River Trails: A New Concept on the American River

The opening of the American River Trail in Coloma provides exciting new hiking access to over twenty miles of riverside trails along the banks of the South Fork of the American River in Coloma, California. In addition to hiking access, this new trail will also provide mountain bikers and equestrians with a new trailhead.

This spring Mother Lode River Trips will continue to provide a new way to enjoy the Trail and the exciting whitewater rapids of the American River itself. Called “River Trails” the adventure begins at the Mother Lode River Center which is located a short distance from the American River Trial’s easternmost trailhead. You will depart the River Center on a guided hike downstream of approximately 5 miles that will cover some of the Trail’s most beautiful terrain. You will stroll over rolling hills, through forested canopies of oaks, pines and cedars, and never be far from the banks of the river with its refreshing upstream breeze. At the hike’s end you will be treated to a hearty lunch and refreshing drinks delivered by gear boat to the lunch spot.

The excitement now begins to build, as the hikers witness the arrival of a line of state-of-the-art, self-bailing rafts each of which is being solo guided, canoe style, by an expert whitewater professional. Personal Floatation Devices are fitted, a safety briefing is performed, and the whitewater excitement begins as the hikers are transformed into whitewater rafters. Ahead lies the South Fork’s most popular whitewater run, the “Gorge”, which is filled with exciting Class II and III level rapids suitable for beginners and yet thrilling for all.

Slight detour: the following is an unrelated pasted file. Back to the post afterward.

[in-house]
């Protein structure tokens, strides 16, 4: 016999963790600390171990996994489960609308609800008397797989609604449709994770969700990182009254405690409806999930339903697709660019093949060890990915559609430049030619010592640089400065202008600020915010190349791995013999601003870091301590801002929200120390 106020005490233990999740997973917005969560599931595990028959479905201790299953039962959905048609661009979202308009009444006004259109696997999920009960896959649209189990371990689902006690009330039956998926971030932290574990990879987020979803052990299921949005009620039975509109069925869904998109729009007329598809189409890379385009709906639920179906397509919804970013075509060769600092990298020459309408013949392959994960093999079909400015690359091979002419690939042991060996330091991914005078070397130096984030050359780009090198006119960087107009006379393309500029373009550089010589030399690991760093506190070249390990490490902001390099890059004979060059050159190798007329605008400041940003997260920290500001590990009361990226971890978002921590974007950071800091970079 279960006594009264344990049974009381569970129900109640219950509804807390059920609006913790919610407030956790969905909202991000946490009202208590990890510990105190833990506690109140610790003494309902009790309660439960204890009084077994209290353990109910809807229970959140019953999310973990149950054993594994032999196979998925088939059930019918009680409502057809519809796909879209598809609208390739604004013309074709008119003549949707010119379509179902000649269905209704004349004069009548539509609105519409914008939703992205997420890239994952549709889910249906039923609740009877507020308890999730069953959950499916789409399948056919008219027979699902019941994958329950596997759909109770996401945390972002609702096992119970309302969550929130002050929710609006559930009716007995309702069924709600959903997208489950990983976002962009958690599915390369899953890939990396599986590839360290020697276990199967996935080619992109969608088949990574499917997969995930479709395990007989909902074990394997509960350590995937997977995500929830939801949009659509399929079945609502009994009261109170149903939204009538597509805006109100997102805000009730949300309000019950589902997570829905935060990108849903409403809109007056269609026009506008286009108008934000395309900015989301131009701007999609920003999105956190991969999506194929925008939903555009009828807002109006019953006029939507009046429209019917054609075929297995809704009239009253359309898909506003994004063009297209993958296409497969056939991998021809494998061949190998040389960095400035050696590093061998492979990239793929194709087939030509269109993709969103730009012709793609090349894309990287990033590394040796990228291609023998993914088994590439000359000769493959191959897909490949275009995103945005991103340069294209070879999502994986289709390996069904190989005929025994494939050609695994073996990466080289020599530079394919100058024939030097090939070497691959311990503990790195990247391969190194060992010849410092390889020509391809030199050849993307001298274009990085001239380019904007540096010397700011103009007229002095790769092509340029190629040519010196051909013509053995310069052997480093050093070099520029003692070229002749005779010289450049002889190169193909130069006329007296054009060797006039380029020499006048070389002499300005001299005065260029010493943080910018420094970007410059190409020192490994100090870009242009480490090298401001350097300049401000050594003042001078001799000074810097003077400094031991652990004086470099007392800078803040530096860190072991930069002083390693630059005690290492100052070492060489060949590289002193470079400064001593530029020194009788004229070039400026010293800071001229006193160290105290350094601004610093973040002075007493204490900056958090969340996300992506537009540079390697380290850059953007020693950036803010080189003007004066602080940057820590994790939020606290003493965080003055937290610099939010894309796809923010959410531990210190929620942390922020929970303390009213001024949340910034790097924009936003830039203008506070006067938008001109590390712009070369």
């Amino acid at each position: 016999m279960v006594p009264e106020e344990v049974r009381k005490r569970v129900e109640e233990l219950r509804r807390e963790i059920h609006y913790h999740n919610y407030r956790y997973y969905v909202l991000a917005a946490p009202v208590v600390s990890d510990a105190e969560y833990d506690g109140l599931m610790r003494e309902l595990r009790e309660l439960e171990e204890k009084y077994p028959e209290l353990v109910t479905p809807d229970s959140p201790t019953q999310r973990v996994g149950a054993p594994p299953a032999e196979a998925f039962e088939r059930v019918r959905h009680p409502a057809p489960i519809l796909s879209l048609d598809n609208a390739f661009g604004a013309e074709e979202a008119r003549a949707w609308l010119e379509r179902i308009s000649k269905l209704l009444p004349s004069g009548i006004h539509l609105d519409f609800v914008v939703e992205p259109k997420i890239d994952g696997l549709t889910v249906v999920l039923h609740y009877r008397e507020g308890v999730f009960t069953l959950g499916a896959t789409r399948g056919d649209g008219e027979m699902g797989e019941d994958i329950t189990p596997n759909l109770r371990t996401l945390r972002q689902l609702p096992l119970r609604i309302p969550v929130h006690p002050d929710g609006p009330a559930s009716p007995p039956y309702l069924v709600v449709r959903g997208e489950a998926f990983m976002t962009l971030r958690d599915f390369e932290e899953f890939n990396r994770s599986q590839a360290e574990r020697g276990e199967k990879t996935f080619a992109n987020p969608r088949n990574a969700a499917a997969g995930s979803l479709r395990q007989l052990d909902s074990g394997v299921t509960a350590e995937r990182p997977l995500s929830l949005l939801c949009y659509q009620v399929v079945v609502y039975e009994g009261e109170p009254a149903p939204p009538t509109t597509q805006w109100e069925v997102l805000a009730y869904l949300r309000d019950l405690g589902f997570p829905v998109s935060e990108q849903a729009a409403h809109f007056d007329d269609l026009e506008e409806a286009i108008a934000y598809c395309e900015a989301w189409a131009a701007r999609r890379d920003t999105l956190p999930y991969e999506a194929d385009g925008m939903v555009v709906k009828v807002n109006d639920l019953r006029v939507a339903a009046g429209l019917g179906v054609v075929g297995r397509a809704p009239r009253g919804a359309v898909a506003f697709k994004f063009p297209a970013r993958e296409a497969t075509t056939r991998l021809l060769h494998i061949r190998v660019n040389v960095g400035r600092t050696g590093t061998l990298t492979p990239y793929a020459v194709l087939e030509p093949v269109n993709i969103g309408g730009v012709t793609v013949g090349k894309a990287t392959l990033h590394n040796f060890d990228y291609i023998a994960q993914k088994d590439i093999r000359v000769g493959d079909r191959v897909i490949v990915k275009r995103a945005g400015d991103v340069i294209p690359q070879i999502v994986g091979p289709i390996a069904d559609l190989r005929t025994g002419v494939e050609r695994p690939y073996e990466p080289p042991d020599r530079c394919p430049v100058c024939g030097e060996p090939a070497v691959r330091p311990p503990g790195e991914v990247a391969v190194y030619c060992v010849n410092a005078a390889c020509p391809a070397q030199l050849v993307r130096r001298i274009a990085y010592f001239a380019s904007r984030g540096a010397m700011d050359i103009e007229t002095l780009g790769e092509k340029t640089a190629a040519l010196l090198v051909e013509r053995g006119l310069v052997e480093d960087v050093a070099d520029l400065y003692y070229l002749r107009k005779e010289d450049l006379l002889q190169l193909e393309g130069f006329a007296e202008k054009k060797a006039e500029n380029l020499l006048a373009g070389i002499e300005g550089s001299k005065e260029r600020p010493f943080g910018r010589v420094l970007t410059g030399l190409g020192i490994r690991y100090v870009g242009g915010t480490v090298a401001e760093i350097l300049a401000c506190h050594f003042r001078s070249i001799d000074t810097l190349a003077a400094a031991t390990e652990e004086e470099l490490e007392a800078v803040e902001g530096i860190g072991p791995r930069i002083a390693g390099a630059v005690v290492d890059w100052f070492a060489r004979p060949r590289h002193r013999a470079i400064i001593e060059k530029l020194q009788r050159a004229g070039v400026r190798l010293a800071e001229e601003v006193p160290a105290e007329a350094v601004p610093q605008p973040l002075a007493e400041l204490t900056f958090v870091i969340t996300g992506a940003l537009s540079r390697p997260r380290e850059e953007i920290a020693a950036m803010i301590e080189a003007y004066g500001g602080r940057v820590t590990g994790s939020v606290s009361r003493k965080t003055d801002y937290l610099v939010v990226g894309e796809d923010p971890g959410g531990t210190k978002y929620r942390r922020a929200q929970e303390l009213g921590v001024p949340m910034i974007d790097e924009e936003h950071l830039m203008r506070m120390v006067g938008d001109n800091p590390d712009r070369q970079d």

For those interested in a longer, overnight adventure, camping is available either in the luxurious riverside Mother Lode River Center with its tent cabins, flush toilets and hot showers, or, alternatively, wilderness camping is an option. In both cases delicious home cooked meals are provided that rival grandma’s home cooking and the friendly and knowledgeable Mother Lode guides share natural history interpretation of the flora, fauna, geology and human history of the region. Speaking of history, these trips all include gold panning instruction in the very area that attracted the 49ers and helped make California a State. With any luck you will cry Eureka too!

Remember it as “River Trails.”  This river trip is found exclusively at the Mother Lode River Center, your Geotourism portal to the American River.

Lowering Our Carbon Emissions!

Jan 2009 Greenhouse Action Plan Progress Report.
In 2008, the GAP helped bring about many changes around camp here on the American River, and we are happy to report a significant reduction in total carbon emissions per guest (people who stayed but did not participate in our whitewater rafting, ropes course or other outdoor education programs were not counted). In 2007, we measured the three major causes of our carbon emissions–gas and diesel, electricity, and propane consumption–at 44.8 tons for 5713 people, or 15.68 lbs per person. In 2008, we reduced that total to 32.1 tons for 5869 people, or 10.94 lbs per person, which is over 30% less emissions, surpassing our first stated goal of a 20% reduction by 2012.